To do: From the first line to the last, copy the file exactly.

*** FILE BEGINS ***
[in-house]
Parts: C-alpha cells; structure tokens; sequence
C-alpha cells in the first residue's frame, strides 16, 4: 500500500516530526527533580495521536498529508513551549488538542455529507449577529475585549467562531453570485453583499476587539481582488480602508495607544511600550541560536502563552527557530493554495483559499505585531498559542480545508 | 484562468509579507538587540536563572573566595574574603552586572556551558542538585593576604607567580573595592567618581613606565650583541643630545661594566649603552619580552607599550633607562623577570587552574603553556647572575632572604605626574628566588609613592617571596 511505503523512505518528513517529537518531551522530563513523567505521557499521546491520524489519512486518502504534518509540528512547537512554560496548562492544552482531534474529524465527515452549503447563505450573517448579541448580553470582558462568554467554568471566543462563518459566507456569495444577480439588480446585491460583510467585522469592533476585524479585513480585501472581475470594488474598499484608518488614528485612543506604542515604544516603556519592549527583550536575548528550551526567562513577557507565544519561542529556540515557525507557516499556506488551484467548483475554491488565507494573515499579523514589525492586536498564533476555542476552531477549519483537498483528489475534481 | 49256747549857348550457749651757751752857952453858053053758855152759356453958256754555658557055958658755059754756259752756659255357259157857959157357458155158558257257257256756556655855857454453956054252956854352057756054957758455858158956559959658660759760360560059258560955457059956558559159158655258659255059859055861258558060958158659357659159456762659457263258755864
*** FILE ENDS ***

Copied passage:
[in-house]
Parts: C-alpha cells; structure tokens; sequence
C-alpha cells in the first residue's frame, strides 16, 4: 500500500516530526527533580495521536498529508513551549488538542455529507449577529475585549467562531453570485453583499476587539481582488480602508495607544511600550541560536502563552527557530493554495483559499505585531498559542480545508 | 484562468509579507538587540536563572573566595574574603552586572556551558542538585593576604607567580573595592567618581613606565650583541643630545661594566649603552619580552607599550633607562623577570587552574603553556647572575632572604605626574628566588609613592617571596 511505503523512505518528513517529537518531551522530563513523567505521557499521546491520524489519512486518502504534518509540528512547537512554560496548562492544552482531534474529524465527515452549503447563505450573517448579541448580553470582558462568554467554568471566543462563518459566507456569495444577480439588480446585491460583510467585522469592533476585524479585513480585501472581475470594488474598499484608518488614528485612543506604542515604544516603556519592549527583550536575548528550551526567562513577557507565544519561542529556540515557525507557516499556506488551484467548483475554491488565507494573515499579523514589525492586536498564533476555542476552531477549519483537498483528489475534481 | 49256747549857348550457749651757751752857952453858053053758855152759356453958256754555658557055958658755059754756259752756659255357259157857959157357458155158558257257257256756556655855857454453956054252956854352057756054957758455858158956559959658660759760360560059258560955457059956558559159158655258659255059859055861258558060958158659357659159456762659457263258755864